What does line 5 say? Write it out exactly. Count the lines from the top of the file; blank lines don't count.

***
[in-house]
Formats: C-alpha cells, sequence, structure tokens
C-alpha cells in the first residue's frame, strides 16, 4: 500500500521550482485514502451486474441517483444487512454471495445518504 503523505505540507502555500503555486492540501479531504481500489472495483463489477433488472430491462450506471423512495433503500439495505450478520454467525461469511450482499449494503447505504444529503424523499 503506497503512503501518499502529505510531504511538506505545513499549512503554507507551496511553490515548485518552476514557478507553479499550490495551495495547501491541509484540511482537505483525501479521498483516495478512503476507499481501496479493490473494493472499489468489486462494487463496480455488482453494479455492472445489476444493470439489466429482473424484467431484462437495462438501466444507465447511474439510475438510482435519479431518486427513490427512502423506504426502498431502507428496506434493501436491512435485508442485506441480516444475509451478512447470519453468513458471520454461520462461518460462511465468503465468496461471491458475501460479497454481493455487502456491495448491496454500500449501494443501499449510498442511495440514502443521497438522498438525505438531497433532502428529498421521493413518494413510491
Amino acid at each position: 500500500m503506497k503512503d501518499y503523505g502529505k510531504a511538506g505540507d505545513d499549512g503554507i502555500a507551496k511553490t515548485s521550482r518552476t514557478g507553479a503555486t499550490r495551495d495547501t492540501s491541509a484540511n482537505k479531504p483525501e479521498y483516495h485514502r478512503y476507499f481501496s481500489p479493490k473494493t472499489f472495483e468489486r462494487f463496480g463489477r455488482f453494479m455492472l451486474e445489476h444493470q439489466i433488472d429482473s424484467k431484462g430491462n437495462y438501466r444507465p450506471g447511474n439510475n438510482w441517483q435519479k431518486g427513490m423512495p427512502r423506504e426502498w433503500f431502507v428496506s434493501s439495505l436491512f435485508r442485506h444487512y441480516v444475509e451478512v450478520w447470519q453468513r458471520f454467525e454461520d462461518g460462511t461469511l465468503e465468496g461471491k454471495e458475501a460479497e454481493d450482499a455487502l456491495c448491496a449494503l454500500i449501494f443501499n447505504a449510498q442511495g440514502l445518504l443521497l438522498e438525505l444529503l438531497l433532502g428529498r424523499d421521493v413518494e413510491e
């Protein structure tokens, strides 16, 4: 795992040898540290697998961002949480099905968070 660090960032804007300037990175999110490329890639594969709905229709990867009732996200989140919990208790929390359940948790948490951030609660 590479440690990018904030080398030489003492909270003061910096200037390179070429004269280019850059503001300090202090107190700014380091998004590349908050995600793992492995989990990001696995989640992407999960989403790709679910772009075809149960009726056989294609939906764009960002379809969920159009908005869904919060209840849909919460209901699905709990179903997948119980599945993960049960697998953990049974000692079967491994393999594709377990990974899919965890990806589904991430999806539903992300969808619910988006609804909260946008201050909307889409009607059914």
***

């Protein structure tokens, strides 16, 4: 795992040898540290697998961002949480099905968070 660090960032804007300037990175999110490329890639594969709905229709990867009732996200989140919990208790929390359940948790948490951030609660 590479440690990018904030080398030489003492909270003061910096200037390179070429004269280019850059503001300090202090107190700014380091998004590349908050995600793992492995989990990001696995989640992407999960989403790709679910772009075809149960009726056989294609939906764009960002379809969920159009908005869904919060209840849909919460209901699905709990179903997948119980599945993960049960697998953990049974000692079967491994393999594709377990990974899919965890990806589904991430999806539903992300969808619910988006609804909260946008201050909307889409009607059914």